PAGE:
On Monday December 22 after returning from recent trips to West Africa, both Senator Chris Coons and CDC Director Tom Frieden spoke with reporters about their trips. (you can listen here to some of Senator Coons’ comments upon returning starting at around 23 minutes in, from the C-SPAN podcast Washington Today, where I first found both briefings with reporters).
Here is the audio and here is the transcript for the CDC Telebriefing: Update on the CDC Response to the Ebola Outbreak in West Africa – December 22, 2014
I’m just making a quick point, just like here flu and Enterovirus (**and car crashes, guns and police) will kill more people than Ebola, Africa is also suffering from Malaria and flu (and violence and civil wars) as well.
(Added emphasis is mine except for original bold identifying speakers)
OPERATOR: The next question is from Tony Pugh from McClatchy Newspapers.
TONY PUGH: Thank you. I was hoping you could tell us a little bit about the situation in America in terms of how many travelers from West Africa are being monitored for possible Ebola nationwide? Do you have any numbers on that?
TOM FRIEDEN: We see somewhere between 70 and 100 people come in each day. They are followed for 21 days. I am now one of them. I and around 1700 other people. The number changes on any given day. There have been more than 5,000 people monitored since we began the process and have been through that system. Every one of them receives a care kit, check and report Ebola, that includes a thermometer and is contacted, as I was contacted by my local health department Sunday afternoon, asking what my temperature was, telling me what to do if I have fever or other symptoms and making sure that I was linked up with medical care. That’s done all over the country. We have monitored each of those people as they have come into the country and identified 11 people who were referred for medical evaluation. None of them had Ebola. More importantly, for the whole 21 days, each of those people knows who to call, what to do if they get sick.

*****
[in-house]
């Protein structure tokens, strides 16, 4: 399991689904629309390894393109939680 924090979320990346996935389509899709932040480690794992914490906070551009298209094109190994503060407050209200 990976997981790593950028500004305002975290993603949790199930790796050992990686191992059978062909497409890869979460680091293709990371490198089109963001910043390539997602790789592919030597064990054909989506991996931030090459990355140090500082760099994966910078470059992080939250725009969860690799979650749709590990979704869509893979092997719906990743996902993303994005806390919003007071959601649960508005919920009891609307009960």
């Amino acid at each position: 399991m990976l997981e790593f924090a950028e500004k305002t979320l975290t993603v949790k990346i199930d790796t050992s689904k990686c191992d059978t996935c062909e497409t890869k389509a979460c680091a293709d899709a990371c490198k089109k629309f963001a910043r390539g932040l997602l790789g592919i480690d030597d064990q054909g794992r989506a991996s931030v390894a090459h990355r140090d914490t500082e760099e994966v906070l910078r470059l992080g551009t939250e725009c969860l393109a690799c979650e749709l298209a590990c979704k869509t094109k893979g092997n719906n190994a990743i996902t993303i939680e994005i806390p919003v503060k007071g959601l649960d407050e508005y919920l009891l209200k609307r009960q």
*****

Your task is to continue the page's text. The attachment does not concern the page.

We have seen quite a few people as we expect, with illnesses. A lot of Malaria. A lot of Influenza. In those cases, they use the information they are given to call the health department to be safely transported to and cared for in a hospital that is prepared to care for them.
We worked with hospitals throughout the country to strengthen their ability to assess and if necessary, treat a patient with Ebola. We have established laboratory response networks all over the country to do rapid testing for Ebola and we have trained tens of thousands of health care workers in how to do that safely.